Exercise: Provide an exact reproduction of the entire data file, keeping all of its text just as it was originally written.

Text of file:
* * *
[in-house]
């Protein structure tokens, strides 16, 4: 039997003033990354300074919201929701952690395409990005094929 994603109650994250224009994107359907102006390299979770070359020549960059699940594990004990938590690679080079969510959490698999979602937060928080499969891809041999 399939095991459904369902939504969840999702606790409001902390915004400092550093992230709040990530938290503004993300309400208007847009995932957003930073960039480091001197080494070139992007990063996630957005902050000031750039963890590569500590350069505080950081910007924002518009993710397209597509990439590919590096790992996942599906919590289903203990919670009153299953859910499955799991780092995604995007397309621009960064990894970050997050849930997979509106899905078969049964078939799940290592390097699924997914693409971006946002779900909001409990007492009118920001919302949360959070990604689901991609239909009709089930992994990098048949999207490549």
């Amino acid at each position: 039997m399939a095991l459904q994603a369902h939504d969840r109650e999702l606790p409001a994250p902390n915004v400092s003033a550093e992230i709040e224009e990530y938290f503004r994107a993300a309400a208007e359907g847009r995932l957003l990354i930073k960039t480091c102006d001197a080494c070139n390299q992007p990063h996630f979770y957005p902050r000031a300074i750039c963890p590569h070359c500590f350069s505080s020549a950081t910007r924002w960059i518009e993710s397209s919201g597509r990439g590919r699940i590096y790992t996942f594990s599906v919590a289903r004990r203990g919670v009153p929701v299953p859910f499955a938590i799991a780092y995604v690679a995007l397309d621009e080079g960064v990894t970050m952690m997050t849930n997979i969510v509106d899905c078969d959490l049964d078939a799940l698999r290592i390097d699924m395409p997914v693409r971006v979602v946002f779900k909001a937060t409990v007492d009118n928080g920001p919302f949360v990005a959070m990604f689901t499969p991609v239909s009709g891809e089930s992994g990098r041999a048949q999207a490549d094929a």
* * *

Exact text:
[in-house]
């Protein structure tokens, strides 16, 4: 039997003033990354300074919201929701952690395409990005094929 994603109650994250224009994107359907102006390299979770070359020549960059699940594990004990938590690679080079969510959490698999979602937060928080499969891809041999 399939095991459904369902939504969840999702606790409001902390915004400092550093992230709040990530938290503004993300309400208007847009995932957003930073960039480091001197080494070139992007990063996630957005902050000031750039963890590569500590350069505080950081910007924002518009993710397209597509990439590919590096790992996942599906919590289903203990919670009153299953859910499955799991780092995604995007397309621009960064990894970050997050849930997979509106899905078969049964078939799940290592390097699924997914693409971006946002779900909001409990007492009118920001919302949360959070990604689901991609239909009709089930992994990098048949999207490549």
């Amino acid at each position: 039997m399939a095991l459904q994603a369902h939504d969840r109650e999702l606790p409001a994250p902390n915004v400092s003033a550093e992230i709040e224009e990530y938290f503004r994107a993300a309400a208007e359907g847009r995932l957003l990354i930073k960039t480091c102006d001197a080494c070139n390299q992007p990063h996630f979770y957005p902050r000031a300074i750039c963890p590569h070359c500590f350069s505080s020549a950081t910007r924002w960059i518009e993710s397209s919201g597509r990439g590919r699940i590096y790992t996942f594990s599906v919590a289903r004990r203990g919670v009153p929701v299953p859910f499955a938590i799991a780092y995604v690679a995007l397309d621009e080079g960064v990894t970050m952690m997050t849930n997979i969510v509106d899905c078969d959490l049964d078939a799940l698999r290592i390097d699924m395409p997914v693409r971006v979602v946002f779900k909001a937060t409990v007492d009118n928080g920001p919302f949360v990005a959070m990604f689901t499969p991609v239909s009709g891809e089930s992994g990098r041999a048949q999207a490549d094929a």